Does "NYC was cleared" mean "NYC was free from suspicion or guilt"?

The New York Times tweeted just now:

After a nearly yearlong battle, New York City was cleared to move dozens of homeless men out of an Upper West Side hotel. But the city said it would let the men stay there until plans for a larger move of over 9,000 homeless people takes place.


  • If you substitute the definition for the word, the sentence makes no sense. After a yearlong battle, New Yuck City was free of guilt to move…That is a clue that this definition can’t possibly be right. Commented Jun 4, 2021 at 3:18
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    There's a typical headline-writer's ambiguity here that's entertaining - you could read it as "NYC was emptied", which would of course move dozens of homeless men! Commented Jun 4, 2021 at 10:53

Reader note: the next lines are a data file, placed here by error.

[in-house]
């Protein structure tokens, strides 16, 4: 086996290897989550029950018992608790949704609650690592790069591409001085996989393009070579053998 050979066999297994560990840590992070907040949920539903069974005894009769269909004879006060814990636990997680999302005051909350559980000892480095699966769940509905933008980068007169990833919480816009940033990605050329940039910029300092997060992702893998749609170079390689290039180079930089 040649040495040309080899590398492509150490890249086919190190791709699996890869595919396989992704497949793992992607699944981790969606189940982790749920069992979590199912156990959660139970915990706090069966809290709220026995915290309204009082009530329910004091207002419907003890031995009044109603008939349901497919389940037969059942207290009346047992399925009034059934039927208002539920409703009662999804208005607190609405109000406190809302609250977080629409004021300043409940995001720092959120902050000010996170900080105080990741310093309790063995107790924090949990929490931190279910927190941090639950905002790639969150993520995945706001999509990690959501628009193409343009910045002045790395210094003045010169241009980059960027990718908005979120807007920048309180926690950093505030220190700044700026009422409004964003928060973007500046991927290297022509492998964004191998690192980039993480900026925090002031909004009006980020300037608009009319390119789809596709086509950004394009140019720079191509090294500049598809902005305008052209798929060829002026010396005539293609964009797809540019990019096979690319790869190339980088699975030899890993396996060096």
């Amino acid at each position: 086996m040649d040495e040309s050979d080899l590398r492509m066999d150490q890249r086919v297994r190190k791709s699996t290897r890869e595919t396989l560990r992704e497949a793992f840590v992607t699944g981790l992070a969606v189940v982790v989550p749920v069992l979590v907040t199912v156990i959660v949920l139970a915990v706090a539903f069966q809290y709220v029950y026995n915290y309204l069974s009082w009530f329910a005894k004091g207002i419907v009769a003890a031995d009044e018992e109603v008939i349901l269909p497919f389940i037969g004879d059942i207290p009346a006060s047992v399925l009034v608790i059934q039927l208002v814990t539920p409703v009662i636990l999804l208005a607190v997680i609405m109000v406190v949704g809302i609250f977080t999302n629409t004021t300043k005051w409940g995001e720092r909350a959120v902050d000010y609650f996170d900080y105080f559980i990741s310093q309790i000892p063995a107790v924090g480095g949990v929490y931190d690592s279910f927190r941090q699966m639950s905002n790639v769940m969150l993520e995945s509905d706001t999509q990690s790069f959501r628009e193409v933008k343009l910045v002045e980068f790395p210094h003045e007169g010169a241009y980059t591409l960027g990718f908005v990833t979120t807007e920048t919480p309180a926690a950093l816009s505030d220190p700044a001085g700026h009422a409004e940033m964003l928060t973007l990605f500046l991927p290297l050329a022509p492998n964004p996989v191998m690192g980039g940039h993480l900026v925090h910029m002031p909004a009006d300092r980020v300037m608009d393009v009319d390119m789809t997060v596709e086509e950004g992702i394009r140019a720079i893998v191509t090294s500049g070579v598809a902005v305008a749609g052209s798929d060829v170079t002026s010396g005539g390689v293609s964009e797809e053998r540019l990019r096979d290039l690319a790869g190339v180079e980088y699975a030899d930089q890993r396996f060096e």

2 Answers 2


This is definition 52 of clear on dictionary.com:

to give clearance to; authorize

The city government was given authorization or permission to move the homeless men.


No, cleared means "Give official approval or authorization to" (Lexico). As stated in the article preview, it was the courts who made the decision to allow the city to do this. (Note that the original sentence is in the passive.)

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